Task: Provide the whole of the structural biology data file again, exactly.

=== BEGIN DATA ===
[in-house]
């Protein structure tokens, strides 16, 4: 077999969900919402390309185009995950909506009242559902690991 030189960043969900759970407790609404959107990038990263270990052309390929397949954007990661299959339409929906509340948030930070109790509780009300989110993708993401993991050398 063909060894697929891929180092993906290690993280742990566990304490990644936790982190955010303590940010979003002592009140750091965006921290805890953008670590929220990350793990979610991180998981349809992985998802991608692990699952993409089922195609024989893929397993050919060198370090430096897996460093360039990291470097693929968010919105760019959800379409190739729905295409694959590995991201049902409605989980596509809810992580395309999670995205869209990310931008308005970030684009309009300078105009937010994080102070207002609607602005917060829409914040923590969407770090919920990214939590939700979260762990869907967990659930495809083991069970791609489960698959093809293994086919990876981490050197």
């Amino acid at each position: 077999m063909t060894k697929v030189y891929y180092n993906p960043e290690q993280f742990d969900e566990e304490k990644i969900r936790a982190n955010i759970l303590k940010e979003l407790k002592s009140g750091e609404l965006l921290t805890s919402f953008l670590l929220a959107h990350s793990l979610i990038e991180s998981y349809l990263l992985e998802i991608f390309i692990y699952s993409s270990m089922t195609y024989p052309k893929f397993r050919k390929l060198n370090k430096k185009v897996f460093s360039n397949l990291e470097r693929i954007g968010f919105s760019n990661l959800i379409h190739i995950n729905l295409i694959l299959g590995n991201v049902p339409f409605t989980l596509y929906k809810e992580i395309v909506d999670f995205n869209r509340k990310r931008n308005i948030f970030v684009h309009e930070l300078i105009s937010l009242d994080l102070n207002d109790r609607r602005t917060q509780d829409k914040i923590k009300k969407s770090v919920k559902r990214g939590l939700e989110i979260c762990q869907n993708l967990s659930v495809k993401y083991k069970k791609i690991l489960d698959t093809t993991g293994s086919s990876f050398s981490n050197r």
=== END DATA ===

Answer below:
[in-house]
């Protein structure tokens, strides 16, 4: 077999969900919402390309185009995950909506009242559902690991 030189960043969900759970407790609404959107990038990263270990052309390929397949954007990661299959339409929906509340948030930070109790509780009300989110993708993401993991050398 063909060894697929891929180092993906290690993280742990566990304490990644936790982190955010303590940010979003002592009140750091965006921290805890953008670590929220990350793990979610991180998981349809992985998802991608692990699952993409089922195609024989893929397993050919060198370090430096897996460093360039990291470097693929968010919105760019959800379409190739729905295409694959590995991201049902409605989980596509809810992580395309999670995205869209990310931008308005970030684009309009300078105009937010994080102070207002609607602005917060829409914040923590969407770090919920990214939590939700979260762990869907967990659930495809083991069970791609489960698959093809293994086919990876981490050197």
């Amino acid at each position: 077999m063909t060894k697929v030189y891929y180092n993906p960043e290690q993280f742990d969900e566990e304490k990644i969900r936790a982190n955010i759970l303590k940010e979003l407790k002592s009140g750091e609404l965006l921290t805890s919402f953008l670590l929220a959107h990350s793990l979610i990038e991180s998981y349809l990263l992985e998802i991608f390309i692990y699952s993409s270990m089922t195609y024989p052309k893929f397993r050919k390929l060198n370090k430096k185009v897996f460093s360039n397949l990291e470097r693929i954007g968010f919105s760019n990661l959800i379409h190739i995950n729905l295409i694959l299959g590995n991201v049902p339409f409605t989980l596509y929906k809810e992580i395309v909506d999670f995205n869209r509340k990310r931008n308005i948030f970030v684009h309009e930070l300078i105009s937010l009242d994080l102070n207002d109790r609607r602005t917060q509780d829409k914040i923590k009300k969407s770090v919920k559902r990214g939590l939700e989110i979260c762990q869907n993708l967990s659930v495809k993401y083991k069970k791609i690991l489960d698959t093809t993991g293994s086919s990876f050398s981490n050197r």